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2-425 Memorandum for the Secretary of War, April 16, 1941

1941
   
Publisher: The Johns Hopkins University Press
Date: April 16, 1941



Memorandum for the Secretary of War1

April 16, 1941 Washington, D.C.

Secret

The discussion with the President was of a general nature. Convoys were not referred to.2

He had us analyze the Eastern Mediterranean situation, the possible re-locations of the British ground forces from that area, and the probable field of operation for the Eastern Mediterranean fleet after withdrawal. He discussed the importance of the West Coast of Africa—Dakar in particular, at considerable length.

He directed that we re-examine the cargoes now about to be shipped for Greece and Yugoslavia to see what portion might be withheld and what portion might be of service to General Wavell.3

Document Copy Text Source: George C. Marshall Papers, Pentagon Office Collection, Selected Materials, George C. Marshall Research Library, Lexington, Virginia.

Document Format: Typed memorandum.

1. This memorandum was dictated but not read or signed by the chief of staff. A member of the staff carried it to Stimson’s house on the afternoon of April 16.

2. Lieutenant General Stanley D. Embick accompanied Marshall to the White House on the afternoon of April 16, 1941. According to the chief of staff, Harry Hopkins had arranged the meeting in the hope that the president could grasp the fundamental strategic problems facing the nation after conversing with senior military advisers. Therefore Embick was ordered to come to Washington, D.C., by airplane that morning. Hopkins, unaware of the progress made by the American-British Conversations in defining strategic goals (see Papers of George Catlett Marshall, #2-363 [2: 409-10]), had thought a decision regarding immediate military action might have to be made soon. The meeting, which included senior naval strategists, had been prompted by the navy’s desire to establish a neutrality patrol in the western Atlantic. On the morning of April 16, Secretary of War Stimson, thinking along the same lines, requested the War Plans Division to prepare detailed plans for an expeditionary force—possibly to Greenland or Dakar. (Paul M. Robinett Notes of a Conference in the Office of the Chief of Staff, 11:25 A.M., April 16, 1941, NA/RG 165 [OCS, Chief of Staff Conferences File]; Yale/H. L. Stimson Papers [Diary, 33: 162-64, 166].)

Before meeting with the president, Marshall, Embick, and several staff officers discussed a W.P.D. memorandum, drafted by Colonel Jonathan W. Anderson (U.S.N.A., 1911), recommending immediate war status for the United States. The planners believed a declaration of war would invigorate the nation’s mobilization effort, support the Churchill government, and secure the Western Hemisphere. They suggested the occupation of Iceland and other Atlantic islands. Embick rejected the notion that the situation was critical; he also did not regard the Churchill government as essential to Britain’s survival. (Robinett conference notes, 11:25 A.M., April 16, 1941, NA/RG 165, [OCS, Chief of Staff Conferences File]; Anderson’s Memorandum for Chief of Staff, April 16, 1941, is discussed in Mark S. Watson, Chief of Staff: Prewar Plans and Preparations, a volume in the United States Army in World War II [Washington: GPO, 1950], pp. 387-91.)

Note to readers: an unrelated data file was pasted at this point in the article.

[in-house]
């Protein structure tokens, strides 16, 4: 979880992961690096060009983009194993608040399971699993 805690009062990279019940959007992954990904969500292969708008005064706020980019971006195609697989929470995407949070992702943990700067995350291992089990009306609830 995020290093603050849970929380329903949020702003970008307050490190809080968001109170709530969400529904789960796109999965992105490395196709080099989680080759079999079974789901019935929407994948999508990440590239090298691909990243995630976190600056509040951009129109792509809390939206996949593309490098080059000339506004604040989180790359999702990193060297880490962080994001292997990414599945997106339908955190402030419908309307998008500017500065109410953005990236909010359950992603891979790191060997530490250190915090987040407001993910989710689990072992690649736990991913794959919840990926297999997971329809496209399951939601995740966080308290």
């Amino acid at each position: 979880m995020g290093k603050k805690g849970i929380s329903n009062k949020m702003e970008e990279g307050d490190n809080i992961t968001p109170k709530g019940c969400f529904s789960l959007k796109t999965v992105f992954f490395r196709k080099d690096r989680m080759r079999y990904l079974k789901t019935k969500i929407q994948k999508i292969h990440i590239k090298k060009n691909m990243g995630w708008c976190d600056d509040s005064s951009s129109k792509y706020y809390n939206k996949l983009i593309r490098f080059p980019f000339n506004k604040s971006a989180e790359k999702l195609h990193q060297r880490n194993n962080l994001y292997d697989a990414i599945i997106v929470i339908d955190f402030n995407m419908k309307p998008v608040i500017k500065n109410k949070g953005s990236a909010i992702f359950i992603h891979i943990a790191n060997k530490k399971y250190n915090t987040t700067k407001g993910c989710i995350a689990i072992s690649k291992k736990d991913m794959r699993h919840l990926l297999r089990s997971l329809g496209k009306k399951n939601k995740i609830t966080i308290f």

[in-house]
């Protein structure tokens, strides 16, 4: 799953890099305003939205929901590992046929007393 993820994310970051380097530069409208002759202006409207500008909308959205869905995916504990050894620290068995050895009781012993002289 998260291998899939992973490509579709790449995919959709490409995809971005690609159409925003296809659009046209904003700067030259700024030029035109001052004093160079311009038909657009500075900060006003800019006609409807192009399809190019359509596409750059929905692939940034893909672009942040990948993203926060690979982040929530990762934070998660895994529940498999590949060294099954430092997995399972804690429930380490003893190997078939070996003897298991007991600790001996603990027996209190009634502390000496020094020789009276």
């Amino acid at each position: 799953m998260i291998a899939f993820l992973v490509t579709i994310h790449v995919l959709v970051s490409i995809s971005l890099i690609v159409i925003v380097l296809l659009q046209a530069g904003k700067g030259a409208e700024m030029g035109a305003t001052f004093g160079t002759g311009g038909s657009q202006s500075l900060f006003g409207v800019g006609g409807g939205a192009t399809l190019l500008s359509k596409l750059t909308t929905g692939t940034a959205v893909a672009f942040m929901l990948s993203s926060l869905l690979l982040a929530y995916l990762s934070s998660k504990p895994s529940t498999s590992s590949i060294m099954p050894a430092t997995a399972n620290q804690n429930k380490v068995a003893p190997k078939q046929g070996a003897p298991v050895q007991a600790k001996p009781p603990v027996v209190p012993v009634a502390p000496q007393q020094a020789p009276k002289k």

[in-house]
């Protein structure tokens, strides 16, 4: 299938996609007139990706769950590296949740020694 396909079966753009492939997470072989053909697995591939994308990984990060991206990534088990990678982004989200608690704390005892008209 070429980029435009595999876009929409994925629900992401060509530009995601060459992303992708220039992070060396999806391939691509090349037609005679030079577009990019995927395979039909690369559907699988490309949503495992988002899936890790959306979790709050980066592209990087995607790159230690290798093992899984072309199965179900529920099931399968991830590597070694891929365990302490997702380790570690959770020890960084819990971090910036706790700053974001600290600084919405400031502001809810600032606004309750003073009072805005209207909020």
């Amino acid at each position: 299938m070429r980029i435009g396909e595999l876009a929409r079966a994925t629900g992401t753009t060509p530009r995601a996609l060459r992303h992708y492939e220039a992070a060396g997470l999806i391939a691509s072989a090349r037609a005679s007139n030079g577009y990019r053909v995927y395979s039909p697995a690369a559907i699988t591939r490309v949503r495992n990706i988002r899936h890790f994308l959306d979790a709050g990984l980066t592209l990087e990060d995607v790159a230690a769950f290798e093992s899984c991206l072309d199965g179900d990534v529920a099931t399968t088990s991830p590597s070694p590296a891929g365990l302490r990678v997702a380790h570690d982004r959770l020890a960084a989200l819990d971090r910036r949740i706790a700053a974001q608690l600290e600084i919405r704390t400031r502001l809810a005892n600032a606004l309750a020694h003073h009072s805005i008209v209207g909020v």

3. Germany had attacked Yugoslavia and Greece on April 6, 1941. A small British expeditionary force aided the Greeks until its evacuation to the island of Crete on April 24. On March 11, the president had authorized lend-lease aid to Greece, which requested pursuit aircraft and munitions for mountain fighting. Yugoslavia had requested similar aid on April 6. With the occupation of both nations, the United States diverted this assistance to General Archibald P. Wavell, British commander in the Middle East, who faced a German encirclement of British-held Tobruk, a Libyan port city, and a German advance into Egypt. (Edward R. Stettinius, Jr., Lend-Lease: Weapon for Victory [New York: Macmillan Company, 1944], pp. 89-93.)

Recommended Citation: The Papers of George Catlett Marshall, ed. Larry I. Bland, Sharon Ritenour Stevens, and Clarence E. Wunderlin, Jr. (Lexington, Va.: The George C. Marshall Foundation, 1981- ). Electronic version based on The Papers of George Catlett Marshall, vol. 2, “We Cannot Delay,” July 1, 1939-December 6, 1941 (Baltimore and London: The Johns Hopkins University Press, 1986), pp. 477-478.

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